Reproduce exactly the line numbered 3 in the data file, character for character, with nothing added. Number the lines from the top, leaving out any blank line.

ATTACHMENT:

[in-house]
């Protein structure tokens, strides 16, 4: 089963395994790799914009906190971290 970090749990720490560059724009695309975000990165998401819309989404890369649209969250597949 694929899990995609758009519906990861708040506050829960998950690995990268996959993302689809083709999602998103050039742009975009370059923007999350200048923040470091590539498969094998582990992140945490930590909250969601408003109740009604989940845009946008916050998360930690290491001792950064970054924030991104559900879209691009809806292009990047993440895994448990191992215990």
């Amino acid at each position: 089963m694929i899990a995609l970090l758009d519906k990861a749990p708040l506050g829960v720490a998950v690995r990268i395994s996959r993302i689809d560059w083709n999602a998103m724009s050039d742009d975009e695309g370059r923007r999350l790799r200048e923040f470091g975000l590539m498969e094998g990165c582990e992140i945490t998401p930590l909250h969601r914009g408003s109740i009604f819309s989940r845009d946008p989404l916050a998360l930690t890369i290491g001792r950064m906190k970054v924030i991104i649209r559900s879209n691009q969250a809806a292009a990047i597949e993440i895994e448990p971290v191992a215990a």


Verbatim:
């Amino acid at each position: 089963m694929i899990a995609l970090l758009d519906k990861a749990p708040l506050g829960v720490a998950v690995r990268i395994s996959r993302i689809d560059w083709n999602a998103m724009s050039d742009d975009e695309g370059r923007r999350l790799r200048e923040f470091g975000l590539m498969e094998g990165c582990e992140i945490t998401p930590l909250h969601r914009g408003s109740i009604f819309s989940r845009d946008p989404l916050a998360l930690t890369i290491g001792r950064m906190k970054v924030i991104i649209r559900s879209n691009q969250a809806a292009a990047i597949e993440i895994e448990p971290v191992a215990a």